Hillary Clinton celebrated her primary victory in her home state of New York and seemed ready to shift into general election mode on Tuesday night.
Soon after CBS News projected Clinton won, she expressed confidence that she would win the Democratic nomination and recalled that this month last year she launched her campaign on Roosevelt Island.
"Tonight, a little less than a year later, the race for the Democratic nomination is in the home stretch and victory is in sight," Clinton told a crowd of supporters in Manhattan.
Delegates are awarded proportionally in New York, where 247 are up for grabs.
Clinton said she was deeply grateful for the support Democrats showed her once again in New York. Voters elected previously elected her twice to the U.S. Senate in 2000 and 2006.
"New Yorkers, you've always had my back, and I've always tried to have yours," she said. "Because of you, this campaign is the only one -- Democratic or Republican -- to win more than 10 million votes."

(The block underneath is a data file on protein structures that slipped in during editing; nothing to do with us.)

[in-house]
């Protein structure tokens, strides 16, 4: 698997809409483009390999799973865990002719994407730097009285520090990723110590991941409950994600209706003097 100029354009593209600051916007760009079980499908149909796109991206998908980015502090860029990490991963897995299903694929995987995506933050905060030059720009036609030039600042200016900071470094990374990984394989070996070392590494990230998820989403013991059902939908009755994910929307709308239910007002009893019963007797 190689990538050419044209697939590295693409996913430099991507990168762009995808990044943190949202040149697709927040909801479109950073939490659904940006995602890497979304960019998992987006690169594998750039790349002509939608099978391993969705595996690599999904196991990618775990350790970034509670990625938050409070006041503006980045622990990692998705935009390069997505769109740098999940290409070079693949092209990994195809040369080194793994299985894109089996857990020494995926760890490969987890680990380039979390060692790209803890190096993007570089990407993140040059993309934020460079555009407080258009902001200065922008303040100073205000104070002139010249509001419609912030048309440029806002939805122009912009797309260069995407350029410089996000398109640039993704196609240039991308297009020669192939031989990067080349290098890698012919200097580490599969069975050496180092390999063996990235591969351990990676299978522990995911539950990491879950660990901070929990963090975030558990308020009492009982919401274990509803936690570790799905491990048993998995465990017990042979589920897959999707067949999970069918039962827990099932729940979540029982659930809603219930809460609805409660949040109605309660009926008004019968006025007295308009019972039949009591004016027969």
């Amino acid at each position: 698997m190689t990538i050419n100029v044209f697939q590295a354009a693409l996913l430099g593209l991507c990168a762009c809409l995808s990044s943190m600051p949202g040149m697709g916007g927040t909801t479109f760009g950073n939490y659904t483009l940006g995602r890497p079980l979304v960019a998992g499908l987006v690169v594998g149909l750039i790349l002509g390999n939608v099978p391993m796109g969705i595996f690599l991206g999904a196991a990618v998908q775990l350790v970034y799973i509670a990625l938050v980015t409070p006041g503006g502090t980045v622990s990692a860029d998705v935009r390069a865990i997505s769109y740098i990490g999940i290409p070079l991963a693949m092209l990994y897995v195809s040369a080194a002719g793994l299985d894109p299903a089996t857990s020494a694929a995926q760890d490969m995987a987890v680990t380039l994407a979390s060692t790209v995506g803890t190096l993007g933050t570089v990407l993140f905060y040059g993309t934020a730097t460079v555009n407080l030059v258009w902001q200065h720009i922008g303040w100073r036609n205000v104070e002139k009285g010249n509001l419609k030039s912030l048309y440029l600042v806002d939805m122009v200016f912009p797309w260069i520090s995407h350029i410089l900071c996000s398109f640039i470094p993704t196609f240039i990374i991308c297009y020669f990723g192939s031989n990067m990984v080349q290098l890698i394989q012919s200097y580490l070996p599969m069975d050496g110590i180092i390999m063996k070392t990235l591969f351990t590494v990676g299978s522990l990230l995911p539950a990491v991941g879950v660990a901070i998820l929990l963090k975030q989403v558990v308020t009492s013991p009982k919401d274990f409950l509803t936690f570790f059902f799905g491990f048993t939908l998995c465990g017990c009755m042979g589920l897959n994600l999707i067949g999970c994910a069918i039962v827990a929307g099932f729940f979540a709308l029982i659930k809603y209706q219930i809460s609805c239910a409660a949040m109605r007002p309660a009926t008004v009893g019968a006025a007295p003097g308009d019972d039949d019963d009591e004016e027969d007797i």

The former secretary of state also addressed voters who support her rival Bernie Sanders, who returned to Vermont Tuesday night after his loss. Sanders has maintained he plans to go all the way to the Democratic National Convention in Philadelphia this July.
"To all the people who supported Senator Sanders, I believe there is much more that unites us than divides us," she said.
Clinton then appeared to take swipes at not only Sanders but also other presidential candidates.
"Under the bright lights of New York, we have seen that it's not enough to diagnose problems. You have to actually explain how you're going to solve the problems," she said.
She talked about how she would work to create jobs, raise wages, reduce inequality and improve access to quality education.
"Let's take on the challenge of systemic racism, invest in communities of color and finally pass comprehensive immigration reform," Clinton said. "America is great, and we can do great things if we do them together."
Toward the end of her victory speech, she pointed out a woman in the audience whose mother was the principal at Sandy Hook elementary school and died in the 2012 shooting. Clinton began to choke up a little and said that the woman, Erica Lafferty Smegielski, has "made it her mission to advocate for common-sense gun safety reform," which is an issue Clinton argues she's on the right side of compared to Sanders.
With 85 percent of the vote in, Clinton is leading Sanders 57 percent to 43 percent.